Oliver and Felicity have a second wedding ceremony, separate from the one they ruined for Iris and Barry, and the whole team is in attendance. Quentin Lance gives Oliver the watch his own father gave him on his wedding day; Curtis gets a little sad drunk over his own failed marriage; Thea gets down to bonding with William in full on Aunt mode; Diggle and Dinah mingle happily and Rene toasts the happy couple. Nothing could go wrong, except the DA has let slip to Quentin that their case is based on the fact that someone is willing to testify in open court that Oliver Queen is the Green Arrow – and not just anyone: someone on the team. Felicity and Oliver immediately start looking into the whereabouts and interactions of the new team members to discover which of them is a traitor, which doesn’t bode well for Dinah who has been spending an inordinate amount of time hanging out with her ex, the self titled Vigilante who wants to take out Green Arrow for not being extreme enough. Meanwhile Evil Laurel kidnaps Quentin Lance and Cayden James demands Oliver trade a one of a kind piece of ARGUS Tech for his safe release. Team Arrow breaks into ARGUS and steal the device but things get a little tense and they reconvene at the cave to squabble it out. The team confronts each other and Oliver accuses Dinah of being a traitor, but Rene reveals he is the one who said he would testify against Ollie. Ollie kicks him out of the Arrow Cave. Evil Laurel and Quentin Lance have a little Father/Alternate Earth daughter time and bond a little over who they once were to each other. Diggle talks Oliver into agreeing to take the full team, including Rene, to make the exchange to retrieve Quentin. Felicity and Curtis sabotage the device James wants, and the team shows up to the meet – but it’s clear that Oliver is compartmentalizing and sidelining the newer team members. Curtis and Rene go off on their own and in doing so they manage to discover where Quentin is being held by Laurel. Oliver and James’ men have a showdown when James realizes his device has been tampered with. Laurel lets Quentin go, and the team returns to the Cave where Oliver and Rene have it out about whether or not Rene can be trusted. Oliver kicks Rene off the team for not following orders at the exchange; Dinah says she can’t trust Oliver anymore and quits the team; Curtis quits as well because he feels betrayed that Oliver and Felicity violated their privacy and bugged them. Team Arrow has completely shattered and all that remains are the original team of Oliver, Diggle and Felicity. Elsewhere Cayden James reveals that he has assembled his own team to take down Oliver Queen a team consisting of Evil Laurel, Ricardo Diaz, Vigilante and Oliver’s former Bratva friend: Anatoly. Breaking apart Team Arrow was all just part of Cayden’s plan, which is just getting started.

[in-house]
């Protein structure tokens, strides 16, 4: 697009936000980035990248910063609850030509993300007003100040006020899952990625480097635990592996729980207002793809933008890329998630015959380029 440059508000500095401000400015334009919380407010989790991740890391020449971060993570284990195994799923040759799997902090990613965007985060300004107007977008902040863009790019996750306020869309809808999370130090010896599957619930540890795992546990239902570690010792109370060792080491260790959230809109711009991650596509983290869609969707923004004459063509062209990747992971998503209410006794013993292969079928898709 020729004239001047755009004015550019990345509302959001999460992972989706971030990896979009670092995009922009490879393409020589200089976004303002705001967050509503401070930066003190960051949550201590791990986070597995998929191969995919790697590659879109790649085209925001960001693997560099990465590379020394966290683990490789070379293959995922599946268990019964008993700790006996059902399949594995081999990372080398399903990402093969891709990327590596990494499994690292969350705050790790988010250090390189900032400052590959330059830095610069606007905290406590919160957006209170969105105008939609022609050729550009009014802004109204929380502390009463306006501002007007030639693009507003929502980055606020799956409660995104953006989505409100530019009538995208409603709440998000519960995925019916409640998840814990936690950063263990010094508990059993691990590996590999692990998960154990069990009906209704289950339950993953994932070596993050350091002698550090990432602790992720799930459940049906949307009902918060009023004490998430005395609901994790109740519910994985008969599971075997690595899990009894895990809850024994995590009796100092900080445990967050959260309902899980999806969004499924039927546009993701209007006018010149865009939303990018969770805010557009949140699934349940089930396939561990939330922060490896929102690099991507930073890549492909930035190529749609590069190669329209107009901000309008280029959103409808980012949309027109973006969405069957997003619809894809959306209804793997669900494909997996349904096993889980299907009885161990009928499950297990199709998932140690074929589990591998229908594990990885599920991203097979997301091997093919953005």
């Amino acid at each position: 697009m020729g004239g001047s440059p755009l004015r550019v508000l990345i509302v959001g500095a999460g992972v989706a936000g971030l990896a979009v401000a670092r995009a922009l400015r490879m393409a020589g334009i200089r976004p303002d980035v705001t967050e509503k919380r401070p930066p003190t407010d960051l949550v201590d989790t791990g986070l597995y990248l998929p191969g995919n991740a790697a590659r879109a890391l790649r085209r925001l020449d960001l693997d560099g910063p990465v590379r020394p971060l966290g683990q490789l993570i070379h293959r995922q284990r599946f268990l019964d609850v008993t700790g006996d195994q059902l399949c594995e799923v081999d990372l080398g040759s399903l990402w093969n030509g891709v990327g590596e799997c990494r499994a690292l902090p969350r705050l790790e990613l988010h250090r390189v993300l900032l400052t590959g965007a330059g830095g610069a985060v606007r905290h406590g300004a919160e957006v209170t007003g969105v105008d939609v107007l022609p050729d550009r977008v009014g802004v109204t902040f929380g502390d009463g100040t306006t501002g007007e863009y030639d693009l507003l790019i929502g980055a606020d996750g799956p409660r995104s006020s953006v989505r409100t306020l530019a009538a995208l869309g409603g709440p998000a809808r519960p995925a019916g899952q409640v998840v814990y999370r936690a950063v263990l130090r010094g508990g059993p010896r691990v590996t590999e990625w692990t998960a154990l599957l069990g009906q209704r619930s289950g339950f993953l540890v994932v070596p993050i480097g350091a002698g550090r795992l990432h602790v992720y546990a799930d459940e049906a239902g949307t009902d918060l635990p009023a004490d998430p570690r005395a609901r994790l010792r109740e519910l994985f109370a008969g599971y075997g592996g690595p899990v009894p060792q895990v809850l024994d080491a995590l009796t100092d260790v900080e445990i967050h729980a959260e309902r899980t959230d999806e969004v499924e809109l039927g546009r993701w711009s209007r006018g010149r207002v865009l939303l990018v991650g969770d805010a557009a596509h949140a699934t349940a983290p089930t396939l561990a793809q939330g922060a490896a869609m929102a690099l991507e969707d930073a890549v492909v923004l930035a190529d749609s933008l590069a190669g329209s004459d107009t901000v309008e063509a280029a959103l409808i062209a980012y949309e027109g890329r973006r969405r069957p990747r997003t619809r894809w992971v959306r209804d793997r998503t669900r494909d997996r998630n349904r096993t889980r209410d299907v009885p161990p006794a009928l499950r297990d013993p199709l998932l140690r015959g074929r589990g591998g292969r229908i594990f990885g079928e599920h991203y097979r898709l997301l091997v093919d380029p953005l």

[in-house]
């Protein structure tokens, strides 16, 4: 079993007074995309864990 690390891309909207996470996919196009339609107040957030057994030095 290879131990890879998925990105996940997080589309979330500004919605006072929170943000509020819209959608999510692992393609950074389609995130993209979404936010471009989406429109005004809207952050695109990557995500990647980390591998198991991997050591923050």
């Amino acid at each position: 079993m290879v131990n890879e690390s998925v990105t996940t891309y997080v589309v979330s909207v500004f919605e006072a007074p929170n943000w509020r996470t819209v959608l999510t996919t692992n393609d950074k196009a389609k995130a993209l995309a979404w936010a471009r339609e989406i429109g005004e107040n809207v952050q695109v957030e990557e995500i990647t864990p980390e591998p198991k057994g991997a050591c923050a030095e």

I’m not exactly sure how I missed that the big bad of this season was going to be an Anti-Team Arrow, in retrospect it makes perfect sense. It even fits this years brilliant theme of keeping Team Arrow’s equilibrium constantly shifting while Cayden James’ team becomes stable. Truly it’s a brilliant little piece of TV plotting. My secret heart is of course that Anatoly (the brilliant David Nykl) is actually working with Oliver and will betray Cayden James before the season is out, but I suspect that this is highly unlikely. While the break-up of Team Arrow was sort of expected it still played brilliantly by rooting itself in Oliver Queen’s constant failure to trust people and let them in and thus being a foundational flaw in the team that Oliver will have to grow past if he wants to defeat James’ team. The way the episode was set up with a lovelorn Curtis lamenting his lot in life, he became an excellent red herring in the “who betrayed Oliver?” plot – so much so that I was genuinely surprised by the reveal that it was Rene. The scenes between Rene and Oliver were BRILLIANTLY handled as the two spat venom at each other over concepts like trust and loyalty. Arrow remains near the top of the stack week after week, even if it took six years to get there.
EPISODE MVP Echo Kellum’s Curtis* just barely edges out Rene this week with a beautifully portrayed sense of betrayal and disappointment at the way Oliver and Felicity spied on him. This is some of the best work we’ve yet seen from Kellum.
We’re on a bit of a Holiday Break folks, but we’ll return in the New Year with a handful of “The Season So Far” editions to reflect on how we got to where we are today.
Until then: Happy Holidays.